Role of acidic and phosphorylated residues in gene activation by the glucocorticoid receptor

T. Almlof, A. P.H. Wright, J. A. Gustafsson

Research output: Contribution to journalArticlepeer-review

89 Scopus citations


To investigate the role of acidic and phosphorylated amino acids in the function of the major transactivation domain (τ1) of the glucocorticoid receptor, we have performed a mutagenesis study. Aspartic and glutamic acid residues were neutralized in clusters of 2 to 4 amino acids throughout the τ1 domain. The activity of the mutant proteins was determined using transactivation assays in yeast and mammalian cells. Some acidic residues in the core region of τ1 appear to play a minor role in τ1 activity, but, generally, individual acidic residues are not critical for activity. Mutagenesis of five serine residues that are phosphorylated in the mouse glucocorticoid receptor and which are conserved in the human receptor did not affect the transactivation activity of the τ1 domain in yeast. As in mouse cells, these serine residues are the predominant sites of phosphorylation for ectopically expressed receptor in yeast, since the mutant protein lacking all five sites had a severely reduced phosphorylation level. Mutant proteins in which larger numbers of acidic residues are neutralized show a progressive decrease in activity indicating that acidity in general is important for τ1 function. However, our results are not consistent with the 'acid blob' theory of transactivator function that has been suggested for some other activator proteins. Other putative roles for the acidity of τ1 are discussed.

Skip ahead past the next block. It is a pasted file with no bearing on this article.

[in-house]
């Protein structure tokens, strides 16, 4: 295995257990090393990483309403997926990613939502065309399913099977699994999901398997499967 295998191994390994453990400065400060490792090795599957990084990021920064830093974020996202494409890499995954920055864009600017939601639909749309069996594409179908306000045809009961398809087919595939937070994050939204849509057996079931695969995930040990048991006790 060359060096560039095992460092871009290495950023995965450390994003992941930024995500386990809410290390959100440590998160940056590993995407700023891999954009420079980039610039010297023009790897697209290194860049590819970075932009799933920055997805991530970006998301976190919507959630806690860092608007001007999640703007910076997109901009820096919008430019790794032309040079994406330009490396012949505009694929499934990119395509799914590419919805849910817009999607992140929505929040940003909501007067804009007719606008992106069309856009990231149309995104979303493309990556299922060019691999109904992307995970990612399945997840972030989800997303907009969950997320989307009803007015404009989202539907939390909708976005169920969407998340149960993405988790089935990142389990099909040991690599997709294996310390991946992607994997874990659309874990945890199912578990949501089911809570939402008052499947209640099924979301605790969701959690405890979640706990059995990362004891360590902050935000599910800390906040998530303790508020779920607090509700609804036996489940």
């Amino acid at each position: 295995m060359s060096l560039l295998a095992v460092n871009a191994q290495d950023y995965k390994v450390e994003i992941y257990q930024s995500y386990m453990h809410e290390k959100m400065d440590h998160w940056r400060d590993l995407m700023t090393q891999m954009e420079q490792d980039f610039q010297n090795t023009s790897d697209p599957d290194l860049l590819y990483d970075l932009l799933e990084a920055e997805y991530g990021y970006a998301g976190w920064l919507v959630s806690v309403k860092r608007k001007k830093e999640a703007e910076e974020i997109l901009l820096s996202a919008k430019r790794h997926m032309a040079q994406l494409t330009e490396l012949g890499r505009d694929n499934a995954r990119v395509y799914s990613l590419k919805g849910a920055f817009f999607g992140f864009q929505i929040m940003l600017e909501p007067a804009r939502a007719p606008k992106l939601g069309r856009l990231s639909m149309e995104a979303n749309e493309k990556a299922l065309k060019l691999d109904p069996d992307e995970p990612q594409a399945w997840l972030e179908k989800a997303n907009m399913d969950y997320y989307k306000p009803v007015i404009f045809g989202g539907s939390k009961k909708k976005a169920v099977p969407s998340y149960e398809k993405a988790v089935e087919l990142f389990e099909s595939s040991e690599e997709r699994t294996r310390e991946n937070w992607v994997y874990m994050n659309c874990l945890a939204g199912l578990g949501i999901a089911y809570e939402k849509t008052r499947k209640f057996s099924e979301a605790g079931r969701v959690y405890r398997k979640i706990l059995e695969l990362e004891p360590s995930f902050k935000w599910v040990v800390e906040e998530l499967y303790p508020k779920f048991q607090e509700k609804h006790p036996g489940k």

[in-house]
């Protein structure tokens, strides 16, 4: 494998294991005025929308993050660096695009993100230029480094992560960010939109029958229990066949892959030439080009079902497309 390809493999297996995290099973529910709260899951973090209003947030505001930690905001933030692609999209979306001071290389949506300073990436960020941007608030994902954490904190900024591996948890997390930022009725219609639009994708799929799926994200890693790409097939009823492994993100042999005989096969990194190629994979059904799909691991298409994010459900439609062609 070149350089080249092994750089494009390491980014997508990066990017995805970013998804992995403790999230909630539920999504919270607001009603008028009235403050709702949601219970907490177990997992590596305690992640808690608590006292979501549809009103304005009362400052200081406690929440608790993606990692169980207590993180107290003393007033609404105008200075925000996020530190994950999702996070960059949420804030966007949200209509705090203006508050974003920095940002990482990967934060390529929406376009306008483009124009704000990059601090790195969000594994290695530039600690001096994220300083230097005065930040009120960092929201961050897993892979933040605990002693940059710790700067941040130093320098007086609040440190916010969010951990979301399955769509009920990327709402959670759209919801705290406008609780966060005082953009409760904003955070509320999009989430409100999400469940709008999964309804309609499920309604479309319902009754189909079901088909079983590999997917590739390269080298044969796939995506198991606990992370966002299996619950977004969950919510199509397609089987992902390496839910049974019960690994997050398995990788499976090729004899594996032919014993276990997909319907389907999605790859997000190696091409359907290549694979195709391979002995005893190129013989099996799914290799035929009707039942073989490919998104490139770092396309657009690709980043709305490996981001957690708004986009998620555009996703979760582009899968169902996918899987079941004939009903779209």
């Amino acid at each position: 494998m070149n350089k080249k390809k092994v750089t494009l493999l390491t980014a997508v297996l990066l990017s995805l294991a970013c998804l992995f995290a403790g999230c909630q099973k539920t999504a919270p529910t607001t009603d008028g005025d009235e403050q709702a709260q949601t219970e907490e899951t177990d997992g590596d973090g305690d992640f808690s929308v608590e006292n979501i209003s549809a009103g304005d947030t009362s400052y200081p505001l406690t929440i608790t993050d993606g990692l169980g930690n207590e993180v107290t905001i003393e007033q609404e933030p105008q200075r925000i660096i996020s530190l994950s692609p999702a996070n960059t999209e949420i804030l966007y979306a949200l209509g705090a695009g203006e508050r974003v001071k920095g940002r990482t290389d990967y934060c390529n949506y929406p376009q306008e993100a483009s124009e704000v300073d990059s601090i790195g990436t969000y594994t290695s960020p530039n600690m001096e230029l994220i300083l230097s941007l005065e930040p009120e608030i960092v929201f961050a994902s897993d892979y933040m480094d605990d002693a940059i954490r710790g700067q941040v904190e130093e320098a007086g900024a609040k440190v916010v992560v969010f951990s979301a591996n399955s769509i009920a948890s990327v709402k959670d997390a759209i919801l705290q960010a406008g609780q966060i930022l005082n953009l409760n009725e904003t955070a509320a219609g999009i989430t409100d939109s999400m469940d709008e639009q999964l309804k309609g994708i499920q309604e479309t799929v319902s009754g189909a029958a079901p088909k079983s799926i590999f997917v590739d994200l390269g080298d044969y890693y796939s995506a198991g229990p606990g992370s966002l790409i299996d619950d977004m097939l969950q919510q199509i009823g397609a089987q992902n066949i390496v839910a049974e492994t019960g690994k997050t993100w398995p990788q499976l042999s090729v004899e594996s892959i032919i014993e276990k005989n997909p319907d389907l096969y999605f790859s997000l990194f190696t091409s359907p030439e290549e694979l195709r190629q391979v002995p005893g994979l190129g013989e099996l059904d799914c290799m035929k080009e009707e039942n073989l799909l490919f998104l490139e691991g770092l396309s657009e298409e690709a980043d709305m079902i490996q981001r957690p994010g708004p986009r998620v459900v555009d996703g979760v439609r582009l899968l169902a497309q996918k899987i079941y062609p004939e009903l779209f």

Original languageEnglish (US)
Pages (from-to)17535-17540
Number of pages6
JournalJournal of Biological Chemistry
Issue number29
StatePublished - 1995

ASJC Scopus subject areas

  • Biochemistry
  • Molecular Biology
  • Cell Biology


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